Don Juan's Wanton Love

After packing her suitcase, Sylvia sorted out Leon’s daily vitamins and spread them like a winning poker hand on the kitchen counter. She had been leaving Leon for years. But just because she didn’t love him anymore didn’t mean she wished her husband bad health.

Sylvia’s getaway felt more like a memory than a conscious act, and the escape had been so thoroughly rehearsed that her heart and mind were adrift upon a calm sea. As she folded panties and selected shoes for her exodus, her hand was steady, her face content, dreamy. Preparing Leon’s vitamins and supplements was Sylvia’s way of saying she was already gone and that her leaving was complete and tidy. All she wanted from him now was a clean break, one without tears, one without even a goodbye.

Twisting off the cap to the fish oil supplement, she remembered the pearl earrings in her cut glass jewelry box. Leaving Leon did not include leaving the pearl earrings, which often figured in her post-Leon romantic fantasies. More than once she had toweled dry before her bedroom mirror, then, standing alone and naked in heels, reached for the necklace and the matching earrings. At thirty-two, her flesh soft but assured, her figure harmoniously proportioned, Sylvia saw in the mirror a woman as ripe and ready as a tender fig. As she clasped the necklace, her imagination drifted like a receding tide and her eyes fell into a dreamy repose.

Then from somewhere in the house would echo Leon’s voice, and her future with him would unfold before her, the image in the mirror slowly melting like hot wax. “No, no,” she would whisper, aghast as her breasts shriveled and sagged, her thighs drooped and thickened. In defiance, Sylvia would press on red lipstick, sending Leon far, far away. “No way,” she’d say, her eyes flaming blue as indigo, her revived flesh burning once more with a spirit hot for living.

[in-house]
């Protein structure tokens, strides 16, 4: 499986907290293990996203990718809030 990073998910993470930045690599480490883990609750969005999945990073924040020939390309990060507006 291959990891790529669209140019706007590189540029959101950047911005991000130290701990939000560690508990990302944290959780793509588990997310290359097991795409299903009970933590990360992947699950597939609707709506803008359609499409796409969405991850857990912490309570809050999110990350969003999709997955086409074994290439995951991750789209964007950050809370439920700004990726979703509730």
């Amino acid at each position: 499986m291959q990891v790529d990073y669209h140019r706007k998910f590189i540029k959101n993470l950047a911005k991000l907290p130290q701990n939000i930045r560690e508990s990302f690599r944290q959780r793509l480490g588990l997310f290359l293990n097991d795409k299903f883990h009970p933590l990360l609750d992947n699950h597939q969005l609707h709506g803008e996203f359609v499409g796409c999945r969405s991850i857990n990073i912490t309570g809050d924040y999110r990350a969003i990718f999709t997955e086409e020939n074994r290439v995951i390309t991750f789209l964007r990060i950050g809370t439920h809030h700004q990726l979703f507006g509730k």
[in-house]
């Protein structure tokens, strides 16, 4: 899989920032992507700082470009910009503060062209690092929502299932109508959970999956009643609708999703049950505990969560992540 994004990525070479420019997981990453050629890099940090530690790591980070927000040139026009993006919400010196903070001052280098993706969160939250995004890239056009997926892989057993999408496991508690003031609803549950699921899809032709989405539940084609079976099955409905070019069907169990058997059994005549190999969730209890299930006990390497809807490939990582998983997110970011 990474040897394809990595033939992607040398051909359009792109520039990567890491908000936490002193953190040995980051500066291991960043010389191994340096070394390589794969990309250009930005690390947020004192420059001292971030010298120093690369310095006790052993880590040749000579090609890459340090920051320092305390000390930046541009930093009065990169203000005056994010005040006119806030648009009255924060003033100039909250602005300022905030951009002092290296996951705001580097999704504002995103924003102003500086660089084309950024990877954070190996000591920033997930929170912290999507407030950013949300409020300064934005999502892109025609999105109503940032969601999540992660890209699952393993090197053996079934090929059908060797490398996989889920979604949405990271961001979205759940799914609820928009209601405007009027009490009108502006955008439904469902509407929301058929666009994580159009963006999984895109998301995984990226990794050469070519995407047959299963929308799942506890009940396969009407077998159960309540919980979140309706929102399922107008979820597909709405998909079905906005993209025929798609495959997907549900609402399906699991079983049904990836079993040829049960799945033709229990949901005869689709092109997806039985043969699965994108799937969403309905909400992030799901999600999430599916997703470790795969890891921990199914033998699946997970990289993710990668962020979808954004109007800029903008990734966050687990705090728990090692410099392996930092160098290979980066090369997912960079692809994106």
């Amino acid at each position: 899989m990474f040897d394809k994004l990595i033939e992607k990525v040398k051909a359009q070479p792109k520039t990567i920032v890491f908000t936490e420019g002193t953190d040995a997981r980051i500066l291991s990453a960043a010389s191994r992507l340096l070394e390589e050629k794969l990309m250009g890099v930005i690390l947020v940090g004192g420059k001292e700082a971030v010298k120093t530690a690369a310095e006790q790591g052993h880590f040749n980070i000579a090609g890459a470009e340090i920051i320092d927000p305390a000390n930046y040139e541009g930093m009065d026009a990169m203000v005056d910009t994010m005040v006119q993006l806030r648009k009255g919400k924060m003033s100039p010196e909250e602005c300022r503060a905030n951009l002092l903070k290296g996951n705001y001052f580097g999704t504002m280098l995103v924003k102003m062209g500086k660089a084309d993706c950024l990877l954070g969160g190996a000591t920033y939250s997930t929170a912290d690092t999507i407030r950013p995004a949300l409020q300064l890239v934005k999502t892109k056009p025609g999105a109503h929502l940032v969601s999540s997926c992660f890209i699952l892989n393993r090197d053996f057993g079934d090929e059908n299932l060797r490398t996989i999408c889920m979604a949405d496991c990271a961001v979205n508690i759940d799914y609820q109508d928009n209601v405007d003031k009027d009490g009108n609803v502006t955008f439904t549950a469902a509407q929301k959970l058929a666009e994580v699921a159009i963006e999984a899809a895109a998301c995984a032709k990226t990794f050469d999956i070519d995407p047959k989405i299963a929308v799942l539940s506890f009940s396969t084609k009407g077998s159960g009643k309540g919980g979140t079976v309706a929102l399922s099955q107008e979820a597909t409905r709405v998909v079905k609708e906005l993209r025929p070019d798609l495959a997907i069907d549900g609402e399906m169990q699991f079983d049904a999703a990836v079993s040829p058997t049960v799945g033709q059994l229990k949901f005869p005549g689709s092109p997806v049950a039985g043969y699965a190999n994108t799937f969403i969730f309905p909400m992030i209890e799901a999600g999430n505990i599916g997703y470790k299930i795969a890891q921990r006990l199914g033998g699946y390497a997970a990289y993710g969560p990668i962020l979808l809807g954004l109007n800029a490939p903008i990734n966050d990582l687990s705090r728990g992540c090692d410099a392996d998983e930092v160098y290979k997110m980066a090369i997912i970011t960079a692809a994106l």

The earrings. Sylvia paused before entering the musky dim light of the bedroom she shared with Leon. Before her, the brown leather suitcase lay open like a great and wise book. She pictured it resting on the crisp sheets of a North Myrtle Beach motel room, one filled with clean salty ocean air and morning sunshine, one ablaze with life’s possibilities.

A quick inventory of the suitcase’s contents confirmed a new beginning. But by the time she’d sorted through the neat layers of satin and soft cotton and rearranged her makeup for perfect balance and symmetry, Sylvia had forgotten about the earrings.

“Damn,” she said aloud when she re-entered the kitchen and spied the fish oil capsules. Dreaming again of tomorrow, she fetched the earrings then absent-mindedly set them on the counter beside the pills. She didn’t want to forget them.

But she did forget them. And around midnight while Sylvia lay dreaming in her oceanfront Rhonda Vu Motel room, Leon came home drunk. He swallowed the pearl earrings along with his vitamins and supplements. Maybe it was something in the metal or in the pearls, or maybe it was the lethal concoction of whiskey, vitamins and earrings that killed him.

The coroner’s report stated only that he died in the shower, that when his heart sputtered he suddenly dropped to a sitting position and just went kaput. His soft, chunky butt made an air-tight stopper for the shower drain. And the next morning as Sylvia’s neighbor, Trish, stood outside watering her lawn, she looked across the narrow stretch of green cotton that separated her house from Sylvia’s and spied water gushing like an open hydrant from beneath Sylvia’s house.

Anger and disappointment smoldered inside Sylvia. The life-altering act of leaving Leon, of finally striking out on a new path, had been intended to make a statement loud and clear, but no one heard it. No one even knew she had left him.

Sylvia trudged through the burial arrangements, the funeral and its aftermath, and only she knew that her woe was for herself, not Leon. While he was alive, Sylvia could have left him. But in death Leon had made that clean break impossible. Her husband’s sudden departure seemed to Sylvia the ultimate act of fraud and infidelity. In death he had turned the tables on her in true Leon fashion, carelessly. From the hereafter he had fettered her and affixed himself to her spirit like a suckerfish, leaching the life from her. Instead of a widow’s emptiness, Sylvia burned with a nervous anticipatory energy, a detached restlessness for the life she had planned. For months everyone, including her neighbor Trish, mistook her highly charged but directionless urgency for grief.

How do you leave a dead man? Sylvia asked herself.